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Protesters in Vancouver last month target Enbridge's proposed Northern Gateway pipeline and the expansion of the Kinder Morgan Trans-Mountain pipeline because of the potential for increased oil tanker traffic along the coast of British Columbia. (DARRYL DYCK/THE CANADIAN PRESS)
Protesters in Vancouver last month target Enbridge's proposed Northern Gateway pipeline and the expansion of the Kinder Morgan Trans-Mountain pipeline because of the potential for increased oil tanker traffic along the coast of British Columbia. (DARRYL DYCK/THE CANADIAN PRESS)

energy

Enbridge rebuffs B.C. demand for Gateway compensation Add to ...

Enbridge Inc. is rejecting two key tenets of the B.C. government’s position on the Northern Gateway pipeline – that compensation should be tied to environmental risk and the project is effectively dead if the New Democratic Party wins next spring’s election.

“It’s not a question of trading off risk and profit or risk and reward,” Enbridge chief executive officer Al Monaco told The Globe and Mail. “Safety is the first thing. Once you have that, our job is to mitigate the risks as much as possible. So we’re not looking at this as boy, if there are more benefits, there are more risks that can be taken.”

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In a wide-ranging interview, Mr. Monaco said he’s not convinced that the election of an NDP government in B.C. spells doom for the project, as B.C. Liberal Premier Christy Clark and others have suggested. And he said that when he looks at what B.C. stands to gain from the project economically – something Premier Clark has complained loudly about – it’s quite substantial. “If you take royalties off the table for a moment, when you look at the benefits – labour income, tax revenue, capital investment, all of it – B.C. has the most benefits out of this project,” he said.

Asked if he thought the project would be effectively dead if the NDP gets in, he said: “I don’t think so … we have to outline the economic rationale and sustainability rationale and let the project unfold through the regulatory process.”

Mr. Monaco did concede that the company has made mistakes on a number of fronts that hurt the company’s ability to build support for its Northern Gateway pipeline. But he says the West Coast remains the most attractive option for getting Canadian oil to Asia. To that end, Mr. Monaco opened the door to the possibility of building the pipeline to Prince Rupert instead of Kitimat – a move that would eliminate the need for oil tankers to traverse waters bordering the environmentally sacred Great Bear Rainforest.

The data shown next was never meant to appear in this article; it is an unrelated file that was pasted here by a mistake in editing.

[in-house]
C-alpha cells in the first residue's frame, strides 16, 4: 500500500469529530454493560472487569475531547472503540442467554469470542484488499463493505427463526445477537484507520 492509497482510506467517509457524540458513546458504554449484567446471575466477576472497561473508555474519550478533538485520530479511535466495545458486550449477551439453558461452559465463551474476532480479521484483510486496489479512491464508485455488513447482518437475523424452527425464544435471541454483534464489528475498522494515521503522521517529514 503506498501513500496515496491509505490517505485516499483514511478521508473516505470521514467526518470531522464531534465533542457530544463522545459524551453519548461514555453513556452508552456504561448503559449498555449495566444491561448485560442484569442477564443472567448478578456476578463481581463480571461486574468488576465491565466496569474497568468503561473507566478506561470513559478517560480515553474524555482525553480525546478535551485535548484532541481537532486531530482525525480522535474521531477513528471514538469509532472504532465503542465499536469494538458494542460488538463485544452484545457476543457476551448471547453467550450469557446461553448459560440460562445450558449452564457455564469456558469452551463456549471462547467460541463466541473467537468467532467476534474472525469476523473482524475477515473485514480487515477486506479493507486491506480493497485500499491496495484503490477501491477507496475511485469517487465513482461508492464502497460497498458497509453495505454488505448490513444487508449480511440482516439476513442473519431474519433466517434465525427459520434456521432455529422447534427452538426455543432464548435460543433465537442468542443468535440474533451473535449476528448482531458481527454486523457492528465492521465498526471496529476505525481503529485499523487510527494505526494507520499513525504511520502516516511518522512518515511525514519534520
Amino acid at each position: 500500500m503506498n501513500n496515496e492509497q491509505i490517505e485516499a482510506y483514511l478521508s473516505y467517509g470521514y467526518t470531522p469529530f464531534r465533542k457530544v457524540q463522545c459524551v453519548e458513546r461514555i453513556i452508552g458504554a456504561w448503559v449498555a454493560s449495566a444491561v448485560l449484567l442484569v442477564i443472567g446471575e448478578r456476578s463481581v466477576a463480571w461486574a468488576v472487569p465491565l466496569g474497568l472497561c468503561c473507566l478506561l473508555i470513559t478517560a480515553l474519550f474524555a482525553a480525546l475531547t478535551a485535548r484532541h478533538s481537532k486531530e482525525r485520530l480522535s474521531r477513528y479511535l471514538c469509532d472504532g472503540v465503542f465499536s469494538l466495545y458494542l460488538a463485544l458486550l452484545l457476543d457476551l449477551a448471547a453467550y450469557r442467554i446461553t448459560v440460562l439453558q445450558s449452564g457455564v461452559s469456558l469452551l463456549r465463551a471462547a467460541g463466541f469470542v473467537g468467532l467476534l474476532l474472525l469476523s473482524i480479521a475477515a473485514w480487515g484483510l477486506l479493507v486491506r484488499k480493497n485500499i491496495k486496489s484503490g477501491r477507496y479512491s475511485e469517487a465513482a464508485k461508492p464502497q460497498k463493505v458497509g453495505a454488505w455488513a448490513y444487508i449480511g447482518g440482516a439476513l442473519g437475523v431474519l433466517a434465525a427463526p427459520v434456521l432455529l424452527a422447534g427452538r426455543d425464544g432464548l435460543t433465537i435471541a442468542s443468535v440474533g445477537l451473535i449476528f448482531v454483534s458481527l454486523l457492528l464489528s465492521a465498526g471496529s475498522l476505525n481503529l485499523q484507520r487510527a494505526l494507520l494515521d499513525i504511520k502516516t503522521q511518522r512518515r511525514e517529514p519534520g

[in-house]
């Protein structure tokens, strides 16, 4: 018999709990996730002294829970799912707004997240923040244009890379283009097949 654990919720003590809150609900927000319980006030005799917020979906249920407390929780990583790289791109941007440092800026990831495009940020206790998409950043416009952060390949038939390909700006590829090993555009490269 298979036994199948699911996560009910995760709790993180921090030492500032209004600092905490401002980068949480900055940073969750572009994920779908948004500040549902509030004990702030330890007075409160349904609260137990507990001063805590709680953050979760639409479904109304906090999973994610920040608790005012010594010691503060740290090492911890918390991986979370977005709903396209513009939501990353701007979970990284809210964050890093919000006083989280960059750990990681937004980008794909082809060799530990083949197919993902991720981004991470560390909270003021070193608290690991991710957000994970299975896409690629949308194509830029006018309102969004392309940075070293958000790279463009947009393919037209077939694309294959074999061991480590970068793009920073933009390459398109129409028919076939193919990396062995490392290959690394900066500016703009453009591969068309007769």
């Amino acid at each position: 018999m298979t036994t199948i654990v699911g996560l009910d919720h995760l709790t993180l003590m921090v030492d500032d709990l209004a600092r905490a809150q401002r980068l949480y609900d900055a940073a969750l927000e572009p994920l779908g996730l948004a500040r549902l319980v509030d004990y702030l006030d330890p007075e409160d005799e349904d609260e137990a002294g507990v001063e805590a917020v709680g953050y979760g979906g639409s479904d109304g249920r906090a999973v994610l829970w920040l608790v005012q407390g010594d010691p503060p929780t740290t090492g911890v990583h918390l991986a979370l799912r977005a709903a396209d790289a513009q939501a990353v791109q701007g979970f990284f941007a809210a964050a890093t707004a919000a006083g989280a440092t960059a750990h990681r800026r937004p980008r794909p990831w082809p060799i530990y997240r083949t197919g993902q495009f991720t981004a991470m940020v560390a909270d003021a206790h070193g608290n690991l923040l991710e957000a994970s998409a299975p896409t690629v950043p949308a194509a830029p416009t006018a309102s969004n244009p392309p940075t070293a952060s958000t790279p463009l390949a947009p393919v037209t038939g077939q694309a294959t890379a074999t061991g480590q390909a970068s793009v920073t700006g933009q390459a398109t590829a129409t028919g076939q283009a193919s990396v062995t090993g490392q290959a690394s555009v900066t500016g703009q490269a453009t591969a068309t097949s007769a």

Mr. Monaco’s comments come against a backdrop of increasing uncertainty for the country’s energy sector.

With the U.S. making rapid gains in oil production, there is pressure building on Canada to expand its customer base in Asia. At the same time, resource experts in China are warning that Alberta’s oil sands risk becoming irrelevant if pipelines that would serve the Asian market aren’t built soon.

Enbridge has been criticized for failing to recognize – and respond to – early opposition that was built in B.C.

Mr. Monaco said that the company could have done a far better job of laying the groundwork for success, such as consulting earlier with stakeholder groups and spending more time on the ground along the route of the proposed pipeline. He added that the project should not have been based out of Alberta, a mistake the company has since rectified, including by locating the project’s main office in the province. “We should have had our own people working in the communities,” he said. “They are our best ambassadors for what we do, especially in today’s environment.”

Much of the controversy that has enveloped Gateway has been generated by plans to have oil tankers load up at the pipeline’s terminus in Kitimat and then head south through the narrow Douglas Channel before setting out across the Pacific. It is a route that poses a risk to some of the most ecologically pristine coastline in the world, with that risk fuelling widespread opposition in B.C.

Prince Rupert offers a direct passage to Asia and a port capable of handling large tankers. But it would mean the pipeline would have to navigate the dense forests of the Skeena Valley, which would be far more technically challenging than the Kitimat line from an engineering standpoint.

There is a natural gas pipeline, however, that has run through the Skeena area for more than 40 years.

Mr. Monaco said that while the Prince Rupert option might lessen opposition to Gateway, it’s not without its own issues. “When we looked at Prince Rupert initially, we felt that while travelling along the Skeena was doable, we thought the risks to Kitimat were lower. Now, that doesn’t mean that Prince Rupert wouldn’t be possible. That’s the decision we made at the time. Are we open to potentially going to other places? I suppose. But at the moment we have an application that goes to Kitimat.”

Mr. Monaco downplayed any idea of building a pipeline north and transporting oil through Valdez, Alaska, or east, through the Maritimes and around North America to Asia.

 

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